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Smallthoughts: Old School Tuesday …Earl Weaver

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I wasn’t an Oriole fan but I always would love to watch the Orioles in oarticular to see what Earl Weaver would do when there was a controversial play …he would well do what he do best… argue and demostrate his point. There is no denying despite the rants he was Baltimore’s winning manager in their history.As a minor league manager, he compiled a record of 841 wins and 697 defeats (.547) with three championships in 11½ seasons. He was promoted to the Orioles as their first-base coach in 1968, and spent a half-season in that role before becoming manager in July.

During his tenure as big-league manager, the Orioles won the American League pennant in 1969, 1970, 1971 and 1979. In 1969 the Orioles were defeated in the World Series in five games by the New York Mets team known as the Miracle Mets. In 1970 the Orioles won the World Series by defeating the Cincinnati Reds (The “Big Red Machine”) in five games. In 1971 the Orioles lost the World Series in seven games to the Pittsburgh Pirates. Pirates pitcher Steve Blass pitched a complete game and gave up four hits in the deciding seventh game, allowing the Orioles to score one run.

In 1979 the Orioles again lost the World Series in seven games to the Pittsburgh Pirates. Pitchers Jim Bibby, Don Robinson, Grant Jackson, and Kent Tekulve held the Orioles to four hits and one run in the deciding seventh game. In 1982, Weaver announced he would retire at the end of the season, one which saw the Orioles wallow at the back of the pack for the first half of the year before climbing in the standings to just three games behind going into a season-ending four-game series against the division-leading Brewers at Memorial Stadium. The Orioles beat them handily in the first three games to pull into a first-place tie. The final game of the series, and the season, on October 3, would decide the AL East title. Televised nationally on ABC, the Orioles suffered a crushing 10-2 loss. After the game, the crowd called for Weaver to come out. This tribute to the retiring Weaver provided intense emotion against the backdrop of the season-ending defeat, as Weaver, in tears, stood on the field and applauded back to the fans, and shared words and an embrace with Brewers manager Harvey Kuenn.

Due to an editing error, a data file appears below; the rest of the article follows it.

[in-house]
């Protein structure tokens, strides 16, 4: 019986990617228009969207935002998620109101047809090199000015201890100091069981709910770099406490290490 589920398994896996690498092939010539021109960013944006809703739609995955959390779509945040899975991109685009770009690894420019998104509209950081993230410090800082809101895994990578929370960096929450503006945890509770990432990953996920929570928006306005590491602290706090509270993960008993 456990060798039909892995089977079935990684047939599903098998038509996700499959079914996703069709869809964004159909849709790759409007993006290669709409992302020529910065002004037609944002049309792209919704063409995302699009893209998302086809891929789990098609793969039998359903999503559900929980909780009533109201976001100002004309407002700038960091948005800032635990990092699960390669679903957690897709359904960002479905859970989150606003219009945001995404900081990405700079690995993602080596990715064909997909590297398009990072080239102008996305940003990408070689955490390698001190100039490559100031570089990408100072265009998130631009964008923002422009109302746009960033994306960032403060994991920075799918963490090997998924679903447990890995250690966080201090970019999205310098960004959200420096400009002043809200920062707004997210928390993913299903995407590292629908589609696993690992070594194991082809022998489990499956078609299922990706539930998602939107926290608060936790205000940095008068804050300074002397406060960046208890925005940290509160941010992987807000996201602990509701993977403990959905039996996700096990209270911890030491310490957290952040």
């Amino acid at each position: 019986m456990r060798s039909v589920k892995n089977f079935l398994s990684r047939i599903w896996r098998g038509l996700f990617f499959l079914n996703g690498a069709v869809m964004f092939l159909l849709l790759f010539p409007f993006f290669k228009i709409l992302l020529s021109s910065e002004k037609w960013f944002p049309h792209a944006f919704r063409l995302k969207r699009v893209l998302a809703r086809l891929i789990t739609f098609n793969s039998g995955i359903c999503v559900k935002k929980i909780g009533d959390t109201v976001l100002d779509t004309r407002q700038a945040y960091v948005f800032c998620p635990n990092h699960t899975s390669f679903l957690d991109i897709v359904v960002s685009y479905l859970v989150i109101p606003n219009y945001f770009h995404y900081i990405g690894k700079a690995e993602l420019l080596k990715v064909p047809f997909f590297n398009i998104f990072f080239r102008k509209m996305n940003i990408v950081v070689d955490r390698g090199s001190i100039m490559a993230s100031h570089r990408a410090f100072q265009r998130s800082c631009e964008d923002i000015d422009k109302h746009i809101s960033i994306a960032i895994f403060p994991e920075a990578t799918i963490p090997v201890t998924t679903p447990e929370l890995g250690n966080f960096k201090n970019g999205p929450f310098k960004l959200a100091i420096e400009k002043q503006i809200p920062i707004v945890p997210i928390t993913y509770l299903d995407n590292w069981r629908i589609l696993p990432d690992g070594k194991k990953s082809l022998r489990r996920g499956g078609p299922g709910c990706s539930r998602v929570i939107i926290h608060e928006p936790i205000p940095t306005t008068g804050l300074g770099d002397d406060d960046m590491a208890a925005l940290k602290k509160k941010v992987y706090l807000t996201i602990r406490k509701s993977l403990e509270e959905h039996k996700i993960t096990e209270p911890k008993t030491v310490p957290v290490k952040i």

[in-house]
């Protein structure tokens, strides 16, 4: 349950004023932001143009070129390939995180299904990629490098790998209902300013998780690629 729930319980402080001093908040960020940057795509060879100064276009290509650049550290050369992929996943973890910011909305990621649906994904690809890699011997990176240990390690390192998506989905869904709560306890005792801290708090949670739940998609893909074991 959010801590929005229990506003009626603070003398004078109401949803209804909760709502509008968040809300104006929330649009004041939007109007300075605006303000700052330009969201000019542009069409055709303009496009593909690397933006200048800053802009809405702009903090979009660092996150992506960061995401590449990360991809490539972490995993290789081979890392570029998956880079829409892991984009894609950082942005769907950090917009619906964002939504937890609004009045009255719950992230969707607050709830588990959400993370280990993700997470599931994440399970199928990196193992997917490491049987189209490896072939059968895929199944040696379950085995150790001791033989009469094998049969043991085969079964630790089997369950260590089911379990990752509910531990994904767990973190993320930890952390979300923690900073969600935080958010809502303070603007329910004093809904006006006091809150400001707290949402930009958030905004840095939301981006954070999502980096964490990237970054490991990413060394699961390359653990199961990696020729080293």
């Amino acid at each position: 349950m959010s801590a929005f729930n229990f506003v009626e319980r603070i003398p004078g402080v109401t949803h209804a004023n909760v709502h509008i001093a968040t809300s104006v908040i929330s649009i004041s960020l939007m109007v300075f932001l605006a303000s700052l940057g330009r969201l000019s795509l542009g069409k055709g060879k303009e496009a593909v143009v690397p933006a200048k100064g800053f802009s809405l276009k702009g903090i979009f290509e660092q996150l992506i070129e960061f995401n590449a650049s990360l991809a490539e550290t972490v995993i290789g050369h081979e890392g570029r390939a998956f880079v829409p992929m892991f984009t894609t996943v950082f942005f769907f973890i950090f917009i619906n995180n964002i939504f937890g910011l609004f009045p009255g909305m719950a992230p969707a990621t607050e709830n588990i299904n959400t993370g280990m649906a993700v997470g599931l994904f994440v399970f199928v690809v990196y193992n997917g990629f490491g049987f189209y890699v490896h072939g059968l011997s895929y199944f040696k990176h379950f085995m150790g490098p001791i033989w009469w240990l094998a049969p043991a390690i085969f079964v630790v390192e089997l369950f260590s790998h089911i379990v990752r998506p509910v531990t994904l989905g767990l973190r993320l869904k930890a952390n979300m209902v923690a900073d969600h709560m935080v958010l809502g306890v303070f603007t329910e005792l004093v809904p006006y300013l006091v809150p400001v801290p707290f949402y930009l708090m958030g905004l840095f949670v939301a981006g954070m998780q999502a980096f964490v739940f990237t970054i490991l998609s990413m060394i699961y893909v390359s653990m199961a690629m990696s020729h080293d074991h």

Owner Edward Bennett Williams coaxed Weaver out of retirement in 1985, but a losing season in 1986 prompted his permanent major league retirement. Weaver’s managerial record is 1,480–1,060 (.583), including 100+ win seasons in 1969 (109), 1970 (108), 1971 (101), 1979 (102), and 1980 (100). He only had one losing season in his managerial career, with the 1986 Orioles.

In 1989, Weaver managed the Gold Coast Suns in the new Senior Professional Baseball Association.[2] Less than a week into the season, Weaver was ejected from his first game. He later commented, “These umpires are high school rejects. The league went for the cheapest umpiring association. There should be no league if this continues.”[3] The Suns failed to make the playoffs in the 1989–90 season and folded after one season.

Smallthoughts:OLd School Tuesday salutes a Hall of fame Manager…Earl Weaver

MLB debut

July 7, 1968 for the Baltimore Orioles

Last MLB appearance

October 5, 1986 for the Baltimore Orioles

Career statistics

Games

2,540

Win–loss record

1,480–1,060

Winning% .583

Teams

As coach
Baltimore Orioles (1967)

As manager
Baltimore Orioles (1968–1982, 1985–1986)

Career highlights and awards

World Series champion (1970)
Baltimore Orioles #4 retired

Member of the National

Baseball Hall of Fame

Induction

1996

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